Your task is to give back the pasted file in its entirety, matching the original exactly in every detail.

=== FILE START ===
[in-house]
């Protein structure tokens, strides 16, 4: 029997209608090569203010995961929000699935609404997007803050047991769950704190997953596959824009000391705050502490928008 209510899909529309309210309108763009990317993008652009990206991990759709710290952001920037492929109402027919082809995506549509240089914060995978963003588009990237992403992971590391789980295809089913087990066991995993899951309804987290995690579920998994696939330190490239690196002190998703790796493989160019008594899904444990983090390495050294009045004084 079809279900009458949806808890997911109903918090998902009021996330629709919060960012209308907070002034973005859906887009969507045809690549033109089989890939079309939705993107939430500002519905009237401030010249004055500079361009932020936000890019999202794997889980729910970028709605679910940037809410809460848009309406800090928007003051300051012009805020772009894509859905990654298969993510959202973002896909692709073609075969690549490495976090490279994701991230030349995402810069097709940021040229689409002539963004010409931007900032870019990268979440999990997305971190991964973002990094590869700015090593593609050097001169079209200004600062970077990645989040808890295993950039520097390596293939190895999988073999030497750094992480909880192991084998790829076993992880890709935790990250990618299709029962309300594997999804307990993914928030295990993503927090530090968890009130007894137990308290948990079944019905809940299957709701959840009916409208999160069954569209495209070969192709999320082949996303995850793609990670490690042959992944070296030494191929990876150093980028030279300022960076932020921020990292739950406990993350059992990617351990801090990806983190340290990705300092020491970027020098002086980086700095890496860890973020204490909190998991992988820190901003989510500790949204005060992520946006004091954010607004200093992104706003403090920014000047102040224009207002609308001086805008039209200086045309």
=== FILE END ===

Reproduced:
[in-house]
């Protein structure tokens, strides 16, 4: 029997209608090569203010995961929000699935609404997007803050047991769950704190997953596959824009000391705050502490928008 209510899909529309309210309108763009990317993008652009990206991990759709710290952001920037492929109402027919082809995506549509240089914060995978963003588009990237992403992971590391789980295809089913087990066991995993899951309804987290995690579920998994696939330190490239690196002190998703790796493989160019008594899904444990983090390495050294009045004084 079809279900009458949806808890997911109903918090998902009021996330629709919060960012209308907070002034973005859906887009969507045809690549033109089989890939079309939705993107939430500002519905009237401030010249004055500079361009932020936000890019999202794997889980729910970028709605679910940037809410809460848009309406800090928007003051300051012009805020772009894509859905990654298969993510959202973002896909692709073609075969690549490495976090490279994701991230030349995402810069097709940021040229689409002539963004010409931007900032870019990268979440999990997305971190991964973002990094590869700015090593593609050097001169079209200004600062970077990645989040808890295993950039520097390596293939190895999988073999030497750094992480909880192991084998790829076993992880890709935790990250990618299709029962309300594997999804307990993914928030295990993503927090530090968890009130007894137990308290948990079944019905809940299957709701959840009916409208999160069954569209495209070969192709999320082949996303995850793609990670490690042959992944070296030494191929990876150093980028030279300022960076932020921020990292739950406990993350059992990617351990801090990806983190340290990705300092020491970027020098002086980086700095890496860890973020204490909190998991992988820190901003989510500790949204005060992520946006004091954010607004200093992104706003403090920014000047102040224009207002609308001086805008039209200086045309």